It's important to assign someone who's fairly observant to periodically enter your campus and buildings with "fresh eyes," eyes that haven't traveled those parts a hundred times before. You'll want to assure that the spaces are clean, accommodating, and free of that "church garage sale" style, smell, and atmosphere. Although friendly greeters and clean pews are important, there may be some details of guest experience that we've not yet considered: new guest and single-parent parking, outside greeters, strategically posted signage, and a clearly marked entrance are all extremely important to new seekers.
Inside the building, details such as a comfortable temperature setting, accessible water and refreshments, engaging children's spaces, and clearly identified directions will create the kind of experience most likely to keep guests returning. Of course, the ability to share a spirit of Christlike love is the most profound welcoming tool we possess.
As passionate as I am about the physical aspect of space design, I understand that the tastefully arranged spaces simply support the overriding goal of offering an impressionable, personable experience. Servant teams invested and empowered to carry out this "process of experience" will ensure that you've made a profound impression from the very first visit.
A spirit of hospitality ran deep in Jesus' veins. We see it in his actions toward children, in his habit of sitting down to eat with his friends as a form of connection and community, and in the promise he made to the disciples as they worried over the possibility of their future without him: "I'm going to prepare a place for you" (John 14:3). Jesus knew that we function best in spaces prepared for hospitality.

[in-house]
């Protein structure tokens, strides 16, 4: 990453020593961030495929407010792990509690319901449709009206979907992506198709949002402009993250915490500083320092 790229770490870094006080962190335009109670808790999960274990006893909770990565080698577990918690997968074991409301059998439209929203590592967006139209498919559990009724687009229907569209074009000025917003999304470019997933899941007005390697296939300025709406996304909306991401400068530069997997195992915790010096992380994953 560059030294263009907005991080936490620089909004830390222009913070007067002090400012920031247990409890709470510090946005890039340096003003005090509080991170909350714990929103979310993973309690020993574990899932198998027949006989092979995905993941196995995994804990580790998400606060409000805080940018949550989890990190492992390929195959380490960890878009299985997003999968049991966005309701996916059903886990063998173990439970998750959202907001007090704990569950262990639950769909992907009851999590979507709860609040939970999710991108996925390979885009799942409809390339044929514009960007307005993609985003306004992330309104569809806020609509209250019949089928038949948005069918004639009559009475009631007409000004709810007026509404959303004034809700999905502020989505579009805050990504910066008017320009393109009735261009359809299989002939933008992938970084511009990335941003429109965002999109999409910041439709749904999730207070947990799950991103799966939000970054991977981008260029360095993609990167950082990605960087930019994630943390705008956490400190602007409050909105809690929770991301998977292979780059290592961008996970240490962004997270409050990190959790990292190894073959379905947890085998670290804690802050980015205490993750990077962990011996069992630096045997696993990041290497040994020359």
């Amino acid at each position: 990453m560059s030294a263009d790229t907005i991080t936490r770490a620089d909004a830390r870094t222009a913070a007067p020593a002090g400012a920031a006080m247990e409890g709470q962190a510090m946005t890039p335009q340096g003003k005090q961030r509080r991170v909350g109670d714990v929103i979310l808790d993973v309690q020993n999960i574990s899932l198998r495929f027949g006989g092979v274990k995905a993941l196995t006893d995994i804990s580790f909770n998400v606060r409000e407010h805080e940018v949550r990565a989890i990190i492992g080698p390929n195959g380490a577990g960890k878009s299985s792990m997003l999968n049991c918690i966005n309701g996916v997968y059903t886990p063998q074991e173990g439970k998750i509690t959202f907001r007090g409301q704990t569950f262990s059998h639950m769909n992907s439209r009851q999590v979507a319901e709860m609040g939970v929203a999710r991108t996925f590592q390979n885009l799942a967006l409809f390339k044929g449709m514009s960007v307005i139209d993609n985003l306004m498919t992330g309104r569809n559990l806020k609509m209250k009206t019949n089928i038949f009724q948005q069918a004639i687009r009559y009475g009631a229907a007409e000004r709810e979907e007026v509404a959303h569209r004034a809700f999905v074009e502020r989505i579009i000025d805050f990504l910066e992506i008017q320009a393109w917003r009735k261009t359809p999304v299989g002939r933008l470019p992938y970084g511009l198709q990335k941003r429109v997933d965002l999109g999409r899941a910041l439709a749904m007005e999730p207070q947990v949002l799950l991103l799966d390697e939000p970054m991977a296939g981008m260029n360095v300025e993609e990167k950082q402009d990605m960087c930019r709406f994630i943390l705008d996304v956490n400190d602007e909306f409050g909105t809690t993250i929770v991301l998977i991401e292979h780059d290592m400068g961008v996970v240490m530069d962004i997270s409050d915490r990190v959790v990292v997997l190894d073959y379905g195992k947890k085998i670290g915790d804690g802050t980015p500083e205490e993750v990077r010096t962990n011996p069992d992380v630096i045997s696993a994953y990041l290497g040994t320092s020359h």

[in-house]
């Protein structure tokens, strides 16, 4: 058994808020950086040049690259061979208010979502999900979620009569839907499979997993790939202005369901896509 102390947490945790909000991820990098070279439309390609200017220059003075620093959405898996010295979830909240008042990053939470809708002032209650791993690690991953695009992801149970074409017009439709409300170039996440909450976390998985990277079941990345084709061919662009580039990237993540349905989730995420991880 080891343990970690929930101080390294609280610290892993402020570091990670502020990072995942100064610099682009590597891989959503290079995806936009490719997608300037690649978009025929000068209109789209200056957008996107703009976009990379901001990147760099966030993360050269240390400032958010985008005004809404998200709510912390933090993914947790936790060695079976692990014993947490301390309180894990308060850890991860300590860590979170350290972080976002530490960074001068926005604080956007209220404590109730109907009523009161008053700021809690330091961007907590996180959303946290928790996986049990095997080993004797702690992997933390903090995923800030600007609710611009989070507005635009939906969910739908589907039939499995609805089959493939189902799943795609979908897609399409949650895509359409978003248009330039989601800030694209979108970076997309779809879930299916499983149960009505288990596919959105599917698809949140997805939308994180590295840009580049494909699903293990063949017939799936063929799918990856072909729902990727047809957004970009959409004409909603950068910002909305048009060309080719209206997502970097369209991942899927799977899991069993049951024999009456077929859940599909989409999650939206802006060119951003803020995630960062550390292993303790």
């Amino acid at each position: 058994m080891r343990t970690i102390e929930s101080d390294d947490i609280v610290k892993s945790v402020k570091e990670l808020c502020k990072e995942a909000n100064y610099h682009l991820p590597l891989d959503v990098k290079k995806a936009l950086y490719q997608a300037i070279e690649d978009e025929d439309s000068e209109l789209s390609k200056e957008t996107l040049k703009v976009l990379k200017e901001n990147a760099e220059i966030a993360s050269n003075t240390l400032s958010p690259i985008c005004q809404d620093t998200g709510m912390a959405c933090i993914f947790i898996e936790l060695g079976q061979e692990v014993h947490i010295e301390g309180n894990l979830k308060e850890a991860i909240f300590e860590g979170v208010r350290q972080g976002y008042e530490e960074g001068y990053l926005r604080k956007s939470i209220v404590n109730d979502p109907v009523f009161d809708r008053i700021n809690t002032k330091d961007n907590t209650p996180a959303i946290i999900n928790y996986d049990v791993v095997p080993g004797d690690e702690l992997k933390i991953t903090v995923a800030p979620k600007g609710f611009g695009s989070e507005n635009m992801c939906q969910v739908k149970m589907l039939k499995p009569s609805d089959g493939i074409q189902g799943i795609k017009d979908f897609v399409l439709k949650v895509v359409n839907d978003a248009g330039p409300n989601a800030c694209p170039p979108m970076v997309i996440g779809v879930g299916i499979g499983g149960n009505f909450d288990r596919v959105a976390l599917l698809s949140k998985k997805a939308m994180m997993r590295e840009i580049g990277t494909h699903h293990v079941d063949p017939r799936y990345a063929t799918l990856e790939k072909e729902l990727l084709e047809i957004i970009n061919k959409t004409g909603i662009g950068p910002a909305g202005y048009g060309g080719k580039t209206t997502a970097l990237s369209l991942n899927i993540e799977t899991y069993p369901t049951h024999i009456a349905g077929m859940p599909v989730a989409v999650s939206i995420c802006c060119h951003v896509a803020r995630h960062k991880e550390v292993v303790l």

Church work is a lot about preparation. We plan and prepare; God shows up and orchestrates the outcomes. Careful preparation is a godly act. I believe Jesus is still in the business of preparing places for people on earth, but it's through servants who understand the importance of hospitality—the art and theology of sacred space. Historically, the church has gathered in homes, cathedrals, church buildings, community centers, and school gymnasiums. There is no space that is more "spiritually correct" than others. Further inside this book we'll explore great possibilities for redesigning the buildings God has given us, transforming them into welcoming oases for seekers to experience God and to connect to a community.
Thankfully, worshiping communities inhabiting even the most traditional-looking churches are discovering new ways to use "old" space. Whether it's removing some fixtures from the platform area, placing media screens in tasteful locations, or casting a glow in just the right location with the strategic placement of candles or the soft glow of ambient light, there truly is always a way to work around the challenges.